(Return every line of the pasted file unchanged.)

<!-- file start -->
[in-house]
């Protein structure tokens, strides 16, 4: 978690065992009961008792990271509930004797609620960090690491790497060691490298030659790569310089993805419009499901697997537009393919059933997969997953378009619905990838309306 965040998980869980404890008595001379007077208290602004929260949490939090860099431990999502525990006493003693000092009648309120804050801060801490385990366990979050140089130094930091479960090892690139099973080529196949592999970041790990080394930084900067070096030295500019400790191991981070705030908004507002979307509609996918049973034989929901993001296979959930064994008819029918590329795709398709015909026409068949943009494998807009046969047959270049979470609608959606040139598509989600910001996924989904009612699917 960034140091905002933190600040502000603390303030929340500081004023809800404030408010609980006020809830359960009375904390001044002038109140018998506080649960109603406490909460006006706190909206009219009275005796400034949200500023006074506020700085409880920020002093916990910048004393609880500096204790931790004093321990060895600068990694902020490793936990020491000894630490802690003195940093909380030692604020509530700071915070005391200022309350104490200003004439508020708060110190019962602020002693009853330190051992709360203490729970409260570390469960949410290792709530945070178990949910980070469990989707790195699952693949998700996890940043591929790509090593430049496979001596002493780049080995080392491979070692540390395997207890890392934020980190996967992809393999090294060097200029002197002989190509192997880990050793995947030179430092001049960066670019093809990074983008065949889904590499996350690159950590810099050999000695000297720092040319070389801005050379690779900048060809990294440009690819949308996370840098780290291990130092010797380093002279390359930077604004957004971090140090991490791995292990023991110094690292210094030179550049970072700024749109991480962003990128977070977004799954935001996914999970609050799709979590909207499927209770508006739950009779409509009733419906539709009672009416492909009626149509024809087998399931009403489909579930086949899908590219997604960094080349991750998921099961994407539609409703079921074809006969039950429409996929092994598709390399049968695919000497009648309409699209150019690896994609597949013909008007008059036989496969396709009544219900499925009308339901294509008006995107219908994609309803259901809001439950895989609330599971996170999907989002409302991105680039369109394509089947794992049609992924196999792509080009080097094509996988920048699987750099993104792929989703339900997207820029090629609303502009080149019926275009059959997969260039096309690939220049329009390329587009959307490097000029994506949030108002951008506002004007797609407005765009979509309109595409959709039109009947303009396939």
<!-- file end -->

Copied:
[in-house]
């Protein structure tokens, strides 16, 4: 978690065992009961008792990271509930004797609620960090690491790497060691490298030659790569310089993805419009499901697997537009393919059933997969997953378009619905990838309306 965040998980869980404890008595001379007077208290602004929260949490939090860099431990999502525990006493003693000092009648309120804050801060801490385990366990979050140089130094930091479960090892690139099973080529196949592999970041790990080394930084900067070096030295500019400790191991981070705030908004507002979307509609996918049973034989929901993001296979959930064994008819029918590329795709398709015909026409068949943009494998807009046969047959270049979470609608959606040139598509989600910001996924989904009612699917 960034140091905002933190600040502000603390303030929340500081004023809800404030408010609980006020809830359960009375904390001044002038109140018998506080649960109603406490909460006006706190909206009219009275005796400034949200500023006074506020700085409880920020002093916990910048004393609880500096204790931790004093321990060895600068990694902020490793936990020491000894630490802690003195940093909380030692604020509530700071915070005391200022309350104490200003004439508020708060110190019962602020002693009853330190051992709360203490729970409260570390469960949410290792709530945070178990949910980070469990989707790195699952693949998700996890940043591929790509090593430049496979001596002493780049080995080392491979070692540390395997207890890392934020980190996967992809393999090294060097200029002197002989190509192997880990050793995947030179430092001049960066670019093809990074983008065949889904590499996350690159950590810099050999000695000297720092040319070389801005050379690779900048060809990294440009690819949308996370840098780290291990130092010797380093002279390359930077604004957004971090140090991490791995292990023991110094690292210094030179550049970072700024749109991480962003990128977070977004799954935001996914999970609050799709979590909207499927209770508006739950009779409509009733419906539709009672009416492909009626149509024809087998399931009403489909579930086949899908590219997604960094080349991750998921099961994407539609409703079921074809006969039950429409996929092994598709390399049968695919000497009648309409699209150019690896994609597949013909008007008059036989496969396709009544219900499925009308339901294509008006995107219908994609309803259901809001439950895989609330599971996170999907989002409302991105680039369109394509089947794992049609992924196999792509080009080097094509996988920048699987750099993104792929989703339900997207820029090629609303502009080149019926275009059959997969260039096309690939220049329009390329587009959307490097000029994506949030108002951008506002004007797609407005765009979509309109595409959709039109009947303009396939």